Category Archives: Admin


It’s been needed for some time, but now it’s done. has a new theme! It’s quite a radical change, but I hope you like it. I’ve attempted to modernise and simplify the site and focus more clearly on our core aim of sharing our classroom practice. To write a new post now just login and then click on the ‘Blog’ tile under your name above. If you spot any problems please don’t hesitate to let me know.

We’ve also taken the opportunity to update the way that Pedagoo is led too. We’ve called time on the old ‘Admin’ team and replaced this with a team of ‘Curators’ instead. We’ve more clearly focused the role on encouraging teachers to share their practice and shared the remit here. Lots of the previous admins have taken this opportunity to take a step back, and I thank them massively on behalf of the community for all the work they’ve put in over the years. This does mean though that we are looking for new Curators to join the team…if you think you’d like to join us then fill in the form on this page.

Finally, a massive thanks must go to Paul Wheatley. Paul has been hosting Pedagoo for us for free since we began and continues to do so out of the goodness of his heart…thanks Paul!


It’s time we updated our theme on! I’m going to try and do this over the course of this weekend, so there may (will) be some major disruption on this site. Please bear with me…hopefully I’ll have it all back up and running smoothly next week.

Here goes…

Pedagoo needs you – Yes, You!

Pedagoo needs you! Yes, You classroom teacher!

We would like to invite all our followers to write a post for the Pedagoo website, to share your day-to-day classroom practice. We firmly believe that Pedagoo is a grassroots teaching movement, run by teachers for teachers. We can improve our own practice by learning from the wisdom and mistakes of others, and one way we can do this is by sharing.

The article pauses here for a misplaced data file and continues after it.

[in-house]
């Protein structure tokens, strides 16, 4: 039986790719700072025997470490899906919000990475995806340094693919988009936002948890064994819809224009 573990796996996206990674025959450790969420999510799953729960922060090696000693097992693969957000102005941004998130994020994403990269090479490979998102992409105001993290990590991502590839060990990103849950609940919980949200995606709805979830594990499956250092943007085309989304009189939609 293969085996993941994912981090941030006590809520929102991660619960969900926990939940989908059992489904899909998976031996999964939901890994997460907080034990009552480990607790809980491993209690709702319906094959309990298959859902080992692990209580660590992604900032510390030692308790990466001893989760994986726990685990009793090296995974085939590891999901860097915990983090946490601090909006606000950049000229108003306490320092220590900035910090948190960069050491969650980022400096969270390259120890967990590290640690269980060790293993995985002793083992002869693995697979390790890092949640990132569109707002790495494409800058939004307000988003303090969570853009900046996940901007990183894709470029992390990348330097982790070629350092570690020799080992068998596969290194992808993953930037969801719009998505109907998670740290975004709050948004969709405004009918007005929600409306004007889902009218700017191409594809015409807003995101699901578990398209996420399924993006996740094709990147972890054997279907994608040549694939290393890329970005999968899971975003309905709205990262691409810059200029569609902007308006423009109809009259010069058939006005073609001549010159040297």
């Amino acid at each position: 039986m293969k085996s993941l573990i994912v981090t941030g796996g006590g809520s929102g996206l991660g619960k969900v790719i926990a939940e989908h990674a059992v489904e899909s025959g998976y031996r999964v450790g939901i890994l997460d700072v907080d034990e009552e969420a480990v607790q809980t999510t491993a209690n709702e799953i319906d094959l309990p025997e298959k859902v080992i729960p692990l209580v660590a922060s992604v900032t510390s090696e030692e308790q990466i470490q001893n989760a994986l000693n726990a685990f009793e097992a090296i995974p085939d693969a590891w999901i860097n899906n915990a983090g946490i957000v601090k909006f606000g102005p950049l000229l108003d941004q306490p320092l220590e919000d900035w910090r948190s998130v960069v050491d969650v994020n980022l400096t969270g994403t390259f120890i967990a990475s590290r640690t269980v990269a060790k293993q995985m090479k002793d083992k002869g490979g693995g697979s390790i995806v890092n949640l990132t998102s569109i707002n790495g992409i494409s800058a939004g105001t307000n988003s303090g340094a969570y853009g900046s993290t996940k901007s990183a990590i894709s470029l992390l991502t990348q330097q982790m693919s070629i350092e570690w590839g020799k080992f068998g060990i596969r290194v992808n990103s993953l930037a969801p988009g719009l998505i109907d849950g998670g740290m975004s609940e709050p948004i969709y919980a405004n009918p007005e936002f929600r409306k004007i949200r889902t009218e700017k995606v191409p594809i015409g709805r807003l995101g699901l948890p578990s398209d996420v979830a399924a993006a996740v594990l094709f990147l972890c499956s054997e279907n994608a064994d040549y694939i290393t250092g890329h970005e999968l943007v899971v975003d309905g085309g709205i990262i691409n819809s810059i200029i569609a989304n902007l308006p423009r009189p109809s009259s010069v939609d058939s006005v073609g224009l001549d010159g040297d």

Many teachers might feel they don’t have anything special to contribute, or that their practice isn’t interesting or special enough, but it is. We are over whelmed by the wealth of Pedagoo Friday tweets each week, and would love to see more of them explained a bit more fully as a blog post.

You might not have written about your teaching practice before, but the Pedagoo community is a welcoming and nurturing one, where we welcome submissions from any classroom practitioner focused on pedagogy, curriculum and assessment. Take the plunge- it is truly rewarding to see your ideas having impact beyond the four walls of your classroom, and receiving feedback from teachers all over the country.

Maybe start with a post that is a walk-through of a successful lesson, or anything else from your teaching practice that you feel is appropriate. It can be any length, and include images if you have them.

You can submit a post by creating an account on the Pedagoo website, and submitting your post for review, or if that sounds daunting just contact us by DM and one of our admin team can help you with the tech side.

Please think about writing for us. It’s a brilliant boost to receive feedback in a profession that often feels beleaguered and you will be helping other teachers at the same time. We don’t always have time to ask teachers individually, so this is an open invitation to you, yes you.

We look forward to reading about all the brilliant things that go on in your classroom, and sharing them with the wider teaching community.

PedagooBook? – A Consultation

Things continue to progress with Pedagoo. We’re coming up to two years since we first started the site and there are many exciting developments. Our readership continues to grow, as does our membership. Lots of new people are sharing their practice on the site, and many more are now tweeting every #PedagooFriday. And our list of exciting new TeachMeet events continues to grow. It’s fantastic and phenomenally overwhelming. I’m just pleased that we seem to have created something which people find useful.

Those of us on the admin team are constantly trying to think of new ways to try and make Pedagoo even more useful to practicing teachers. For example, Neil is currently working on a new termly magazine which will have enhanced posts and tweets and be available as a PDF or in iTunesU. I think this will be a great way for us to be able grow our community beyond those of us who are on twitter.

Another exciting possible development, and my reason for writing, is the creation of a Pedagoo Book. Kenny has been in discussions with Bright Red Publishing who are interested in the possibility of a book filled with Pedagoo style sharing and learning. Again, we think this would be a great opportunity for those of you who wanted to be involved to share your practice further, and another great way of reaching out beyond twitter to grow our community.